31: Whose Responsibility?
The society in which each man lives is at once the basis for, and the nemesis of, that fullness of life which each man seeks.
– Reinhold Niebuhr
Leviticus won’t let go. This central book of the Torah keeps driving home the message of religious ritual, the “organized” part of organized religion. In this week’s reading, God commands Moses to transmit to Aaron and his sons the ritual laws relating to the Tabernacle service (Lev. 21:1–6). Moses gives over the instruction, and the section ends with, “Moses spoke to Aaron and to his sons, and to all the Israelites” (21:24). We have come to expect this cadenced phrase, so it takes an extra measure of attentiveness to ask, what’s it doing here? These laws are explicitly for the priestly clan, for Aaron and his male descendants who will minister in the Tabernacle. Why do all Israel need to hear?
While these behaviors and qualifications are incumbent on the priestly clan, it is the responsibility of the entire society to be aware of them in order to enforce them and to support the Kohanim in their role as representatives of the nation. The focus of the Kohanim is service within the Tabernacle, but the Tabernacle and its service are also the responsibility of the nation.
Harking back to the seminal episode of Nadab and Abihu, this week’s portion (chs. 21–24) opens by prohibiting Aaron and his sons from contact with the dead. At the root of this prohibition lies a paradox which the hasidic rebbes, with their profound grasp of human psychology, understood only too well. The natural human response to death is despair, fear, and anger. When we behold the death of another, we are reminded of our own mortality — a shadowy figure looming at the end of a narrow corridor. We rarely look back to the eternity before we were born, yet we behold with dread the eternity that stretches beyond our last mortal hour. This descent into despair, this anger against God for creating a world that ends in death, is not the proper state of mind in which to serve God on behalf of others.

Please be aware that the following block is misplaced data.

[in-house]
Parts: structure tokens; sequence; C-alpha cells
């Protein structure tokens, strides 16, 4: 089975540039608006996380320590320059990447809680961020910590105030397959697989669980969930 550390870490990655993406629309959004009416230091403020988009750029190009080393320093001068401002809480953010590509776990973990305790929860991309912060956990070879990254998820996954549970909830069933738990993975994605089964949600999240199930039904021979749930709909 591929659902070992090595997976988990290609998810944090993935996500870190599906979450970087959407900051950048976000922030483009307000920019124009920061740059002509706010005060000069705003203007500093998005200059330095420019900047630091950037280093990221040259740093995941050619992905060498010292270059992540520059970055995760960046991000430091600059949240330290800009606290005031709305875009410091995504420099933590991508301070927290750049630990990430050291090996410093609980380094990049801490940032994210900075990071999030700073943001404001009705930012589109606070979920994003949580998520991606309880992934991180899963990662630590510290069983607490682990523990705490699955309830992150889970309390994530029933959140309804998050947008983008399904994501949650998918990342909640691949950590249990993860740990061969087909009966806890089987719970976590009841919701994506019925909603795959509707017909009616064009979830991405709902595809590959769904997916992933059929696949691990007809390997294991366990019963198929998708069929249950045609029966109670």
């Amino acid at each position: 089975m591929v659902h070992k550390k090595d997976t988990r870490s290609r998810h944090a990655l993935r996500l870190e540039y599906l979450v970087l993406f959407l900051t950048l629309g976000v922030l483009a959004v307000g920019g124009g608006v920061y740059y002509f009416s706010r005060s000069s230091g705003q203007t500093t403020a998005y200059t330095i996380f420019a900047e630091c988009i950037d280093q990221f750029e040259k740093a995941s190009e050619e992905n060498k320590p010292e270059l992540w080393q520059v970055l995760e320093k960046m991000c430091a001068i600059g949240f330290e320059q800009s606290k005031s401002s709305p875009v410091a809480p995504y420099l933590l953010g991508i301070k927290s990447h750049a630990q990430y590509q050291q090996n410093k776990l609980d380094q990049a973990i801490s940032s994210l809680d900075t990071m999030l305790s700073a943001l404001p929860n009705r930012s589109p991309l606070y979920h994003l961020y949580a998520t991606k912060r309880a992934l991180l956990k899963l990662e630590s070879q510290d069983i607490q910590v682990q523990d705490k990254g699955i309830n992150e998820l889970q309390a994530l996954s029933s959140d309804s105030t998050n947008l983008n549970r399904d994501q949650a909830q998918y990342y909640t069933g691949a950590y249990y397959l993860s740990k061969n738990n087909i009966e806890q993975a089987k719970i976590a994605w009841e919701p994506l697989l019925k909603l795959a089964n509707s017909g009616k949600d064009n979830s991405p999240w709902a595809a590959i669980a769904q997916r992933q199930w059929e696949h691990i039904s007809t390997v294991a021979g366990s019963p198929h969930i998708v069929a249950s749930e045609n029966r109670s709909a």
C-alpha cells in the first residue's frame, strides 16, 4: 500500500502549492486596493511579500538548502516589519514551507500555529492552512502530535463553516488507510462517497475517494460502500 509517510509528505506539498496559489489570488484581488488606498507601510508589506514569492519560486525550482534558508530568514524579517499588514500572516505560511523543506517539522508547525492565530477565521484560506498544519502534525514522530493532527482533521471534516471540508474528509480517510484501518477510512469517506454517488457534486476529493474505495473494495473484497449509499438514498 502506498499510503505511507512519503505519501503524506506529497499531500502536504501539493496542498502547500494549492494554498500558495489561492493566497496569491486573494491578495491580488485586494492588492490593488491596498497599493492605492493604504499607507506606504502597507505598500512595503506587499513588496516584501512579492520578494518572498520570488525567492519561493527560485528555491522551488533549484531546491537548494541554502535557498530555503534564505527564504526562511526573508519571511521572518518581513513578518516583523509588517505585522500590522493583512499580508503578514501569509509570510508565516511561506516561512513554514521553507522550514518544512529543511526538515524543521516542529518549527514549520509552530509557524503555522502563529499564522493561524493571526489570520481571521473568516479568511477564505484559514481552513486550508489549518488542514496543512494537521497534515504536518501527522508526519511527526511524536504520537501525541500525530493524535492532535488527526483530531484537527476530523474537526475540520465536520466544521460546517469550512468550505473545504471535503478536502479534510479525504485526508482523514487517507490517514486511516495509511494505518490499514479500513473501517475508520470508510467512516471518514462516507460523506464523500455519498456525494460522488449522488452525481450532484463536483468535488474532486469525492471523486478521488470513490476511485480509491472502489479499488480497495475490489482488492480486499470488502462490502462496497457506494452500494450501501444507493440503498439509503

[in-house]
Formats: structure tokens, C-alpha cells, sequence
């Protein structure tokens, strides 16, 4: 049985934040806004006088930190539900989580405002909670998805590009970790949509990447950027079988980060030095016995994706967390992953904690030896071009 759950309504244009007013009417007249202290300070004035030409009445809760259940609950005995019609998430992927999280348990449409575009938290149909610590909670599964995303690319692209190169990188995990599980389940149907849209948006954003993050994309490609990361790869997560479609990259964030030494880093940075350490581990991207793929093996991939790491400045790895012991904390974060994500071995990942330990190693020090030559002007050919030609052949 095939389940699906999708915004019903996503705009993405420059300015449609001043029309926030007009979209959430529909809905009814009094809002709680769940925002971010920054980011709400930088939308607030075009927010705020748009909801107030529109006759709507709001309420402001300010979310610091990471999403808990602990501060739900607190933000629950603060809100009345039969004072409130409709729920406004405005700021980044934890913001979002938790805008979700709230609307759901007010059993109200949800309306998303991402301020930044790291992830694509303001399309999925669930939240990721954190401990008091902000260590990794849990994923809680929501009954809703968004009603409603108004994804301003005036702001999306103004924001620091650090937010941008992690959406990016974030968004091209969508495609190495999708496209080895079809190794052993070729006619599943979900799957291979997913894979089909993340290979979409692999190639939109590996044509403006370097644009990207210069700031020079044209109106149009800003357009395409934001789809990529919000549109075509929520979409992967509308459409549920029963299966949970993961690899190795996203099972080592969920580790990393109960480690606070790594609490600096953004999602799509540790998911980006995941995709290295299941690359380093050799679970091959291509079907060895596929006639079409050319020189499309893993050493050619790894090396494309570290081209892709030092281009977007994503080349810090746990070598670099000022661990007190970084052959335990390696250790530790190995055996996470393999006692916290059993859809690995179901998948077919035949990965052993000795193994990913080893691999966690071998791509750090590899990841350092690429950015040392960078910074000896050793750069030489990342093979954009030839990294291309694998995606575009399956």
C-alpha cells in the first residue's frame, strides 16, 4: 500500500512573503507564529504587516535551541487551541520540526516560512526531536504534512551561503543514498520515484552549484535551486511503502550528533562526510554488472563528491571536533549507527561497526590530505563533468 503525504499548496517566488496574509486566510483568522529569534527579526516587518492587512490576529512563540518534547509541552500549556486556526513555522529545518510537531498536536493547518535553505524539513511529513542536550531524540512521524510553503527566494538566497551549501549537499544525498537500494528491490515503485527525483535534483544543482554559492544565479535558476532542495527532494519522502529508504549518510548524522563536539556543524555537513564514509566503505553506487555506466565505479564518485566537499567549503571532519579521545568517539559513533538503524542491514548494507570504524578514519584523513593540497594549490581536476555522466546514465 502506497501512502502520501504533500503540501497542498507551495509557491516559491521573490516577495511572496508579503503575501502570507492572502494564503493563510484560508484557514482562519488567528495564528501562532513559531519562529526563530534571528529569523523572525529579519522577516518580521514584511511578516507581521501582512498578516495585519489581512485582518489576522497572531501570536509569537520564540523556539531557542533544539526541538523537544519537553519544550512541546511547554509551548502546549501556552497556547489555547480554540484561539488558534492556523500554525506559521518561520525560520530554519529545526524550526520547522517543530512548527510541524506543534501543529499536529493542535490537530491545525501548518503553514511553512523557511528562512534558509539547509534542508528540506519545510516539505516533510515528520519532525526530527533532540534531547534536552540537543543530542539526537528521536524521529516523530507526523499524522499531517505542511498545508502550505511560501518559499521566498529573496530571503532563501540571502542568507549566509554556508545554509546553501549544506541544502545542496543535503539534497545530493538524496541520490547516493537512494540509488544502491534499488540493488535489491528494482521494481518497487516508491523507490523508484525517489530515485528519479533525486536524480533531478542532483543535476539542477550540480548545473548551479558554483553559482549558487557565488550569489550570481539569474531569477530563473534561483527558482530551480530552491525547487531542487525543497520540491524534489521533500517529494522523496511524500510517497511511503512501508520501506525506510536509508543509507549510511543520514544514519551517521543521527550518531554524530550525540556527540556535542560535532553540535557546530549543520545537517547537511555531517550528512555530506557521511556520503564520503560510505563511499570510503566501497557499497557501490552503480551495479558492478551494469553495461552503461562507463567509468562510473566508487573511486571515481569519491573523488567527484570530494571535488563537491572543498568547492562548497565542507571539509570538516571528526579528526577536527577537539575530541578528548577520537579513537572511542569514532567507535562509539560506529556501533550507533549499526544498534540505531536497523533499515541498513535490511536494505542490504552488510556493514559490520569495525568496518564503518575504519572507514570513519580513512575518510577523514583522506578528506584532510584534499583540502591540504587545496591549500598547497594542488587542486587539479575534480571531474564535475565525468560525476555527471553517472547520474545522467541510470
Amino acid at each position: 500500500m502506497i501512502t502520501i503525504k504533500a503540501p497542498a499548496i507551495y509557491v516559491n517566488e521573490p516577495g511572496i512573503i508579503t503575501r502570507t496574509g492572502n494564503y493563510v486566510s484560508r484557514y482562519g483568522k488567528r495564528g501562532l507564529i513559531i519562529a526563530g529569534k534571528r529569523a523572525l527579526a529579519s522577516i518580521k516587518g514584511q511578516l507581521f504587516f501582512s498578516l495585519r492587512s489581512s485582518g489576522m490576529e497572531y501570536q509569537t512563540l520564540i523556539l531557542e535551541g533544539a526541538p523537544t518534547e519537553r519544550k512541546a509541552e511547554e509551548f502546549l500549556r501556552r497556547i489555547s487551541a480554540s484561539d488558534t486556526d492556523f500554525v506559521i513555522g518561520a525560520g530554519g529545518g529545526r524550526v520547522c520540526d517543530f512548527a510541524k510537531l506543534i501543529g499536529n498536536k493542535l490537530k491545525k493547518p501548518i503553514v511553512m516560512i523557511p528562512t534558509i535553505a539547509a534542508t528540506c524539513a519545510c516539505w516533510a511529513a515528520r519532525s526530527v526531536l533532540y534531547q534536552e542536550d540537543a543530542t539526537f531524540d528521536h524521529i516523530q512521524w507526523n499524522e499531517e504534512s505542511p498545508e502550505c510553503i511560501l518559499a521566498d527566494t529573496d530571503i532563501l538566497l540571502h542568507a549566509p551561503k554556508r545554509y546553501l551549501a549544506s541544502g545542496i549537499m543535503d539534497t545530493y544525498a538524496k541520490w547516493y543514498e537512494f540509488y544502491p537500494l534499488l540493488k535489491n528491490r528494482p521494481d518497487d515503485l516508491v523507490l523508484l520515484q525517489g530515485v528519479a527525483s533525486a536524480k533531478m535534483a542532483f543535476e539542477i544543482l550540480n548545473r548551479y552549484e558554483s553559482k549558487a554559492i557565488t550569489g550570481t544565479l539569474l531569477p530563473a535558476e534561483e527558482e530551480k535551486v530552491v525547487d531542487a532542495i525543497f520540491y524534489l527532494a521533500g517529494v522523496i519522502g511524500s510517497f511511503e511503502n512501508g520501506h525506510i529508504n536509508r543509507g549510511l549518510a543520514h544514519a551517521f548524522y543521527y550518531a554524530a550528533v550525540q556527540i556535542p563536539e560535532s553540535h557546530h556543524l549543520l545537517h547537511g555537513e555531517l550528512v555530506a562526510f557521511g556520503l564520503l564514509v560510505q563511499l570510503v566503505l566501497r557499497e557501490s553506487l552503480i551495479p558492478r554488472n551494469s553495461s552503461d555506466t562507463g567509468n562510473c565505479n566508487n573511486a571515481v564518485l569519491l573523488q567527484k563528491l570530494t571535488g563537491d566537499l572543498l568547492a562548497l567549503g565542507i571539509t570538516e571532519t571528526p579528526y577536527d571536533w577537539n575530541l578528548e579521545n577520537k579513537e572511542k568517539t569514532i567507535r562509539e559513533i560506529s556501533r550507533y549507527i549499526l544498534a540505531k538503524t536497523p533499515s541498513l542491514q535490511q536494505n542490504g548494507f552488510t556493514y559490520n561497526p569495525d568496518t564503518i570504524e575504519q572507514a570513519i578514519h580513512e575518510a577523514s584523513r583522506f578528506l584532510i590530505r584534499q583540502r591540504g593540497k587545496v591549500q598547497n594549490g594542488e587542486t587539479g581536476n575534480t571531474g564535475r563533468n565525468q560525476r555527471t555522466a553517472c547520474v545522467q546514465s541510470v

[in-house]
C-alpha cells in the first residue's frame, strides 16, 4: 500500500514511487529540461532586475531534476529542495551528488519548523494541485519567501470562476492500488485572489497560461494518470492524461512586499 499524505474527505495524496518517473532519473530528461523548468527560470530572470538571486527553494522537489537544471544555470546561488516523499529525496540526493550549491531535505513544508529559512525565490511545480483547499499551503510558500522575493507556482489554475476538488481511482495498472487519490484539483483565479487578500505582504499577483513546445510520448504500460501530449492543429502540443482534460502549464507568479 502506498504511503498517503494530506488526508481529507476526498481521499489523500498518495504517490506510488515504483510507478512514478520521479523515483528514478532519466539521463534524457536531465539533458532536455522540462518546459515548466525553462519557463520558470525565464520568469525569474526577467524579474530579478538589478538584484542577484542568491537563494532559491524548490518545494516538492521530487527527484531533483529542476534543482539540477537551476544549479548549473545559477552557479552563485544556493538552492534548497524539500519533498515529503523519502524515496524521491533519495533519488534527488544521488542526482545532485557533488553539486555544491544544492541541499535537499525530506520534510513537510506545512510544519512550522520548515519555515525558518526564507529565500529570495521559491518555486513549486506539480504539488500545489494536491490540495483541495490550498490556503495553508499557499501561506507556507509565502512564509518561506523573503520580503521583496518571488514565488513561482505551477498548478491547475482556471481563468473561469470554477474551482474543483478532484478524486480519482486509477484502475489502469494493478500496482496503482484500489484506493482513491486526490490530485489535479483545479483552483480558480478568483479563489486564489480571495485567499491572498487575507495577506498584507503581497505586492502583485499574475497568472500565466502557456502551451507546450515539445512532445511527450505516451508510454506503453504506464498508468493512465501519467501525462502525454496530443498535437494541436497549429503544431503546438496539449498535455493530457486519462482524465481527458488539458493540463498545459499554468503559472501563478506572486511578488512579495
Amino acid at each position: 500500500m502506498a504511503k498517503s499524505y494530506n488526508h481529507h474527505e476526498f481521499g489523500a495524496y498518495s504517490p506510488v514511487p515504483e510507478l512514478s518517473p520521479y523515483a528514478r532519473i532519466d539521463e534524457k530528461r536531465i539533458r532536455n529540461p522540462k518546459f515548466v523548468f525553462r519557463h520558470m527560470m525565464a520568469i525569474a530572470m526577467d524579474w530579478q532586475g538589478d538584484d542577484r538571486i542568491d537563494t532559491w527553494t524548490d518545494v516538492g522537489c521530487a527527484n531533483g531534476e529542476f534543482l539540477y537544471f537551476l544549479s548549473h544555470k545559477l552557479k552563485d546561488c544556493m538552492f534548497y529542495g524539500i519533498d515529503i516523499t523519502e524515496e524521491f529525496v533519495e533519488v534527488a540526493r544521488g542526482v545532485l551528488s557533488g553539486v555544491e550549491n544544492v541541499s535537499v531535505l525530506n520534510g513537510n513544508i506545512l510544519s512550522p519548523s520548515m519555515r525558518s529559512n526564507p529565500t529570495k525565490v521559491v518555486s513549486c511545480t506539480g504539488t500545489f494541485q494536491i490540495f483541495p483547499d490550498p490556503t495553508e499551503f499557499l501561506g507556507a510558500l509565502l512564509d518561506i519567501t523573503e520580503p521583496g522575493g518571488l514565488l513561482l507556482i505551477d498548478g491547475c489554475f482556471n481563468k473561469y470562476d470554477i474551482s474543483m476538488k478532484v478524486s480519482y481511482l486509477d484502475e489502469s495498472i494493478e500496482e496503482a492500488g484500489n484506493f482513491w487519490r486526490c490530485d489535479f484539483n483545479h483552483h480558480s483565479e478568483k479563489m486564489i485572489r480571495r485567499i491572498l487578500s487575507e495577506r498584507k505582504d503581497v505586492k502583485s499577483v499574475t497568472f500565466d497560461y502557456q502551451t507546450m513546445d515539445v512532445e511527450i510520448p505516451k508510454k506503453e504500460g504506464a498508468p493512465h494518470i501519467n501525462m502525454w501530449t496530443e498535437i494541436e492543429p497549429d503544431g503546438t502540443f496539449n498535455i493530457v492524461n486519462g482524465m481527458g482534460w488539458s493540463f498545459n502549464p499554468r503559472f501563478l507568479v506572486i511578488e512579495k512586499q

The Torah opened by in effect relieving God of the blame for our mortality. Genesis never states explicitly that humans were mortal at their creation; the actions of Eve and Adam are said to bring death into the world. For most orthodox thought, both Jewish and Christian, the notion that death is God’s doing feels mildly heretical: God being wholly good, how can God be the cause of death? Yet religious people respond to the death of loved ones by saying, “God took her,” or “It was God’s will.” It is difficult to reconcile “God is all good, and does only good” with the reality of death, and the common response, “God’s ways are mysterious,” comes across as a dodge.
The apologist approach skirts a paradox which even the teacher — even the rabbi, even the priest — knows to be irreconcilable. The greatness of the hasidic approach is that it doesn’t seek to explain the mind of God. The practical–mystical approach of the rebbes is to explain how God’s world works, not why God makes it so. Along the same lines, the rabbinic writings that constitute the Oral Torah open with the laws of reading the Shema prayer: “Hear, O Israel: The Lord is our God; the Lord is One” (Deut. 6:4). This very first law leapfrogs over questions of the existence of God and belief in God. The rabbis understood how difficult it is to command people’s inner state. Can people be ordered to love and to believe? What human authority can even begin to police the content of people’s hearts? But we can demand obedience. The Torah may accept the difficulty of requiring belief; it does, however, require you to behave at all times in accordance with the belief in God. “From doing an act not for its own proper sake,” say the rabbis, “one will come to do the act for its own proper sake.” (This fundamental principle is articulated in the Talmud, tractate Pesachim, page 50b, and repeated prominently by Maimonides, for example, in chapter 10 of his Laws of Repentance. It is a key linchpin of rabbinic thought.) Arriving at proper reverence takes a lifetime of practice.
Looking to the behaviors that bind society together: good manners and respect for the rights of others, matter far more than such outstanding qualities as the courage to rush into a burning building to save a life. Devastating fires break out only occasionally, but we are afforded the opportunity for common courtesy countless times each day. Smiling and saying “Good morning” to the server who pours our morning coffee, holding the door for others. Simply saying “Please” and “Thank you.”